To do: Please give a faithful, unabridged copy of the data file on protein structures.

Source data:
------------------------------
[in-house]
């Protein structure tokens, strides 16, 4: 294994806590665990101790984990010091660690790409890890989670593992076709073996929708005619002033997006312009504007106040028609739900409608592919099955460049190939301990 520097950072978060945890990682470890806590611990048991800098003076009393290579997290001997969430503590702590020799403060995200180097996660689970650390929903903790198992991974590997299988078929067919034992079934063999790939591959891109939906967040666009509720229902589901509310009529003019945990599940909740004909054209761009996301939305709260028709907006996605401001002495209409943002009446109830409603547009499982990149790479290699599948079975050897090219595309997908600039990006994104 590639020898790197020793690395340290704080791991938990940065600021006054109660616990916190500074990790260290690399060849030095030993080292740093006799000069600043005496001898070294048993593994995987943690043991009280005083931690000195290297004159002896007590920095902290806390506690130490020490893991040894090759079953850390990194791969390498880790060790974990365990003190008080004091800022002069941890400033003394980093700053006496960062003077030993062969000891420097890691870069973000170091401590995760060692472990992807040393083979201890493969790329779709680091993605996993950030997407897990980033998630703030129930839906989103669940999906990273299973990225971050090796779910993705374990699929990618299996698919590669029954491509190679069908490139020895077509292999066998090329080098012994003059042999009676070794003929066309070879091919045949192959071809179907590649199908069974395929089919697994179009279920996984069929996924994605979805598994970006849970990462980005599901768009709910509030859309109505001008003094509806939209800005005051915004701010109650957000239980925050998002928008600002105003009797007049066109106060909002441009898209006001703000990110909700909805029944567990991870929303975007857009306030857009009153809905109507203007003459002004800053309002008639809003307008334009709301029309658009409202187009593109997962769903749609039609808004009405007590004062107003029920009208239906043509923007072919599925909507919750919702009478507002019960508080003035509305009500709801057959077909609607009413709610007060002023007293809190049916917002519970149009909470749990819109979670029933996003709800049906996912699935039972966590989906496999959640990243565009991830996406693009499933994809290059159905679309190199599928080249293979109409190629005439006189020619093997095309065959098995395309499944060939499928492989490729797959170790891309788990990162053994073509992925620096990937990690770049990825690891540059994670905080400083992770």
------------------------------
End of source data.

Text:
[in-house]
């Protein structure tokens, strides 16, 4: 294994806590665990101790984990010091660690790409890890989670593992076709073996929708005619002033997006312009504007106040028609739900409608592919099955460049190939301990 520097950072978060945890990682470890806590611990048991800098003076009393290579997290001997969430503590702590020799403060995200180097996660689970650390929903903790198992991974590997299988078929067919034992079934063999790939591959891109939906967040666009509720229902589901509310009529003019945990599940909740004909054209761009996301939305709260028709907006996605401001002495209409943002009446109830409603547009499982990149790479290699599948079975050897090219595309997908600039990006994104 590639020898790197020793690395340290704080791991938990940065600021006054109660616990916190500074990790260290690399060849030095030993080292740093006799000069600043005496001898070294048993593994995987943690043991009280005083931690000195290297004159002896007590920095902290806390506690130490020490893991040894090759079953850390990194791969390498880790060790974990365990003190008080004091800022002069941890400033003394980093700053006496960062003077030993062969000891420097890691870069973000170091401590995760060692472990992807040393083979201890493969790329779709680091993605996993950030997407897990980033998630703030129930839906989103669940999906990273299973990225971050090796779910993705374990699929990618299996698919590669029954491509190679069908490139020895077509292999066998090329080098012994003059042999009676070794003929066309070879091919045949192959071809179907590649199908069974395929089919697994179009279920996984069929996924994605979805598994970006849970990462980005599901768009709910509030859309109505001008003094509806939209800005005051915004701010109650957000239980925050998002928008600002105003009797007049066109106060909002441009898209006001703000990110909700909805029944567990991870929303975007857009306030857009009153809905109507203007003459002004800053309002008639809003307008334009709301029309658009409202187009593109997962769903749609039609808004009405007590004062107003029920009208239906043509923007072919599925909507919750919702009478507002019960508080003035509305009500709801057959077909609607009413709610007060002023007293809190049916917002519970149009909470749990819109979670029933996003709800049906996912699935039972966590989906496999959640990243565009991830996406693009499933994809290059159905679309190199599928080249293979109409190629005439006189020619093997095309065959098995395309499944060939499928492989490729797959170790891309788990990162053994073509992925620096990937990690770049990825690891540059994670905080400083992770």